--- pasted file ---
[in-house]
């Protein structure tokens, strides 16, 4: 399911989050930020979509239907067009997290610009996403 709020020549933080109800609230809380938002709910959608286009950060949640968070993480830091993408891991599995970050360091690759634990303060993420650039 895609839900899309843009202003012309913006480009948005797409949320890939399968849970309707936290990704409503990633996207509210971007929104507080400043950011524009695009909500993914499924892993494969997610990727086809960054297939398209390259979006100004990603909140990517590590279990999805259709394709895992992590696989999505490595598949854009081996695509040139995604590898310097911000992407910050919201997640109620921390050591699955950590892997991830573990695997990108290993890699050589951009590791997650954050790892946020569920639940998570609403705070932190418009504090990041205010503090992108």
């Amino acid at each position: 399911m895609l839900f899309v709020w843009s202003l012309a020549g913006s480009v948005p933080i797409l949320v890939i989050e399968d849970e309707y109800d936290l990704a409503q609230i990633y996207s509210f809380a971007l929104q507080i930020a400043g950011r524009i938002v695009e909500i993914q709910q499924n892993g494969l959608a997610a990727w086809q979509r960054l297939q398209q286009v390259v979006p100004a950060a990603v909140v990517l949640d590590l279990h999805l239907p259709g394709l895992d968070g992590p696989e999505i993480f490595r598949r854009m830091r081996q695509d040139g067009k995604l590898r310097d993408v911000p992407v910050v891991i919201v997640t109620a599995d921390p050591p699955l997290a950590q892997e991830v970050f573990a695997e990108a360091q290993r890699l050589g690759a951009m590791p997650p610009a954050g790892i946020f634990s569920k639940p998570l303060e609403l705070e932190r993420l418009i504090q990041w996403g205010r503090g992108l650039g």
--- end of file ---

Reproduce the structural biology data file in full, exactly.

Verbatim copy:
[in-house]
């Protein structure tokens, strides 16, 4: 399911989050930020979509239907067009997290610009996403 709020020549933080109800609230809380938002709910959608286009950060949640968070993480830091993408891991599995970050360091690759634990303060993420650039 895609839900899309843009202003012309913006480009948005797409949320890939399968849970309707936290990704409503990633996207509210971007929104507080400043950011524009695009909500993914499924892993494969997610990727086809960054297939398209390259979006100004990603909140990517590590279990999805259709394709895992992590696989999505490595598949854009081996695509040139995604590898310097911000992407910050919201997640109620921390050591699955950590892997991830573990695997990108290993890699050589951009590791997650954050790892946020569920639940998570609403705070932190418009504090990041205010503090992108």
């Amino acid at each position: 399911m895609l839900f899309v709020w843009s202003l012309a020549g913006s480009v948005p933080i797409l949320v890939i989050e399968d849970e309707y109800d936290l990704a409503q609230i990633y996207s509210f809380a971007l929104q507080i930020a400043g950011r524009i938002v695009e909500i993914q709910q499924n892993g494969l959608a997610a990727w086809q979509r960054l297939q398209q286009v390259v979006p100004a950060a990603v909140v990517l949640d590590l279990h999805l239907p259709g394709l895992d968070g992590p696989e999505i993480f490595r598949r854009m830091r081996q695509d040139g067009k995604l590898r310097d993408v911000p992407v910050v891991i919201v997640t109620a599995d921390p050591p699955l997290a950590q892997e991830v970050f573990a695997e990108a360091q290993r890699l050589g690759a951009m590791p997650p610009a954050g790892i946020f634990s569920k639940p998570l303060e609403l705070e932190r993420l418009i504090q990041w996403g205010r503090g992108l650039g």